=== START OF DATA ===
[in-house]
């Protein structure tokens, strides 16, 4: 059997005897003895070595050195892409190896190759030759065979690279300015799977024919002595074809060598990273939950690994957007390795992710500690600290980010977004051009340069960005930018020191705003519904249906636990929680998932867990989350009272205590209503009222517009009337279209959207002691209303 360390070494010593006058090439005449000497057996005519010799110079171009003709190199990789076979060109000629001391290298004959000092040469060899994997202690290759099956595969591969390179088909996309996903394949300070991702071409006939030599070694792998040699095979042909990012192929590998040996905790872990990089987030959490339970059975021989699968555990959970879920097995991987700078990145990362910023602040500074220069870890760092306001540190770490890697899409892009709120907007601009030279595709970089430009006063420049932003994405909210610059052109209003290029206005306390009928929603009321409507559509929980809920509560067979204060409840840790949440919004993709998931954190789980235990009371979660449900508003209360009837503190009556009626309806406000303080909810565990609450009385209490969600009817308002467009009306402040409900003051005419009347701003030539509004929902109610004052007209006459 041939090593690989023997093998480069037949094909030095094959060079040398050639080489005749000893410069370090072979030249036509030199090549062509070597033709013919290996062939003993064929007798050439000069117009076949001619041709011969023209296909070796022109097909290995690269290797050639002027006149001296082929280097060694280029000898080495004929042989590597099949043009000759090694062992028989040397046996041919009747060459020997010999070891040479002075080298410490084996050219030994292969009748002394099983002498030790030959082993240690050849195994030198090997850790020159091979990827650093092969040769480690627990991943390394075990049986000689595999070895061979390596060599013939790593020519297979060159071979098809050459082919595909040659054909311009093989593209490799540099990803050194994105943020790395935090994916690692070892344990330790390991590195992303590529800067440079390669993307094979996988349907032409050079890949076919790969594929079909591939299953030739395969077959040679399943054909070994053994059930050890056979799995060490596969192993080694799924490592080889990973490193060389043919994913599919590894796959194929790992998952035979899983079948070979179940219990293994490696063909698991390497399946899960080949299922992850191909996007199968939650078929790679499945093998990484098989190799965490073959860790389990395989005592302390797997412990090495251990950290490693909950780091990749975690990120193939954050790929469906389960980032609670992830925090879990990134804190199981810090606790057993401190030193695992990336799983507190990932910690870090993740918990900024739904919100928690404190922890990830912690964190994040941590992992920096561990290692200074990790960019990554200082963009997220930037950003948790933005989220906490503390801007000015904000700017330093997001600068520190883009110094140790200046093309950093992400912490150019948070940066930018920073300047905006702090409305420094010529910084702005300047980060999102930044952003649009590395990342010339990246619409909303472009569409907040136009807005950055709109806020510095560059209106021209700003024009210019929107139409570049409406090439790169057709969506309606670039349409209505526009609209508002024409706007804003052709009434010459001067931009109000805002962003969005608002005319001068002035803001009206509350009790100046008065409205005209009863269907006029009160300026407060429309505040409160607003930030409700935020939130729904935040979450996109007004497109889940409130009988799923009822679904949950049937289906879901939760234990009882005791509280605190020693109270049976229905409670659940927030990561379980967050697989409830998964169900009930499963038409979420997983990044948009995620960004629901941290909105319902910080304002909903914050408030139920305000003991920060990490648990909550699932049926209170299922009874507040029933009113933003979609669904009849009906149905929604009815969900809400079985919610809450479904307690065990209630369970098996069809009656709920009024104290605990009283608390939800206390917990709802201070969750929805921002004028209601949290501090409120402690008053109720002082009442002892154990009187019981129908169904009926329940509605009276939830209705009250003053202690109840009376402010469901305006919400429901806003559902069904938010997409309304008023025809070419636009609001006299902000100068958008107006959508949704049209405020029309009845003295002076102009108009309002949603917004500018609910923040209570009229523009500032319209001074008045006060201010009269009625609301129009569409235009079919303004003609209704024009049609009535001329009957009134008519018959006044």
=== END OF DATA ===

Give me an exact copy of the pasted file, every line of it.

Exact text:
[in-house]
């Protein structure tokens, strides 16, 4: 059997005897003895070595050195892409190896190759030759065979690279300015799977024919002595074809060598990273939950690994957007390795992710500690600290980010977004051009340069960005930018020191705003519904249906636990929680998932867990989350009272205590209503009222517009009337279209959207002691209303 360390070494010593006058090439005449000497057996005519010799110079171009003709190199990789076979060109000629001391290298004959000092040469060899994997202690290759099956595969591969390179088909996309996903394949300070991702071409006939030599070694792998040699095979042909990012192929590998040996905790872990990089987030959490339970059975021989699968555990959970879920097995991987700078990145990362910023602040500074220069870890760092306001540190770490890697899409892009709120907007601009030279595709970089430009006063420049932003994405909210610059052109209003290029206005306390009928929603009321409507559509929980809920509560067979204060409840840790949440919004993709998931954190789980235990009371979660449900508003209360009837503190009556009626309806406000303080909810565990609450009385209490969600009817308002467009009306402040409900003051005419009347701003030539509004929902109610004052007209006459 041939090593690989023997093998480069037949094909030095094959060079040398050639080489005749000893410069370090072979030249036509030199090549062509070597033709013919290996062939003993064929007798050439000069117009076949001619041709011969023209296909070796022109097909290995690269290797050639002027006149001296082929280097060694280029000898080495004929042989590597099949043009000759090694062992028989040397046996041919009747060459020997010999070891040479002075080298410490084996050219030994292969009748002394099983002498030790030959082993240690050849195994030198090997850790020159091979990827650093092969040769480690627990991943390394075990049986000689595999070895061979390596060599013939790593020519297979060159071979098809050459082919595909040659054909311009093989593209490799540099990803050194994105943020790395935090994916690692070892344990330790390991590195992303590529800067440079390669993307094979996988349907032409050079890949076919790969594929079909591939299953030739395969077959040679399943054909070994053994059930050890056979799995060490596969192993080694799924490592080889990973490193060389043919994913599919590894796959194929790992998952035979899983079948070979179940219990293994490696063909698991390497399946899960080949299922992850191909996007199968939650078929790679499945093998990484098989190799965490073959860790389990395989005592302390797997412990090495251990950290490693909950780091990749975690990120193939954050790929469906389960980032609670992830925090879990990134804190199981810090606790057993401190030193695992990336799983507190990932910690870090993740918990900024739904919100928690404190922890990830912690964190994040941590992992920096561990290692200074990790960019990554200082963009997220930037950003948790933005989220906490503390801007000015904000700017330093997001600068520190883009110094140790200046093309950093992400912490150019948070940066930018920073300047905006702090409305420094010529910084702005300047980060999102930044952003649009590395990342010339990246619409909303472009569409907040136009807005950055709109806020510095560059209106021209700003024009210019929107139409570049409406090439790169057709969506309606670039349409209505526009609209508002024409706007804003052709009434010459001067931009109000805002962003969005608002005319001068002035803001009206509350009790100046008065409205005209009863269907006029009160300026407060429309505040409160607003930030409700935020939130729904935040979450996109007004497109889940409130009988799923009822679904949950049937289906879901939760234990009882005791509280605190020693109270049976229905409670659940927030990561379980967050697989409830998964169900009930499963038409979420997983990044948009995620960004629901941290909105319902910080304002909903914050408030139920305000003991920060990490648990909550699932049926209170299922009874507040029933009113933003979609669904009849009906149905929604009815969900809400079985919610809450479904307690065990209630369970098996069809009656709920009024104290605990009283608390939800206390917990709802201070969750929805921002004028209601949290501090409120402690008053109720002082009442002892154990009187019981129908169904009926329940509605009276939830209705009250003053202690109840009376402010469901305006919400429901806003559902069904938010997409309304008023025809070419636009609001006299902000100068958008107006959508949704049209405020029309009845003295002076102009108009309002949603917004500018609910923040209570009229523009500032319209001074008045006060201010009269009625609301129009569409235009079919303004003609209704024009049609009535001329009957009134008519018959006044």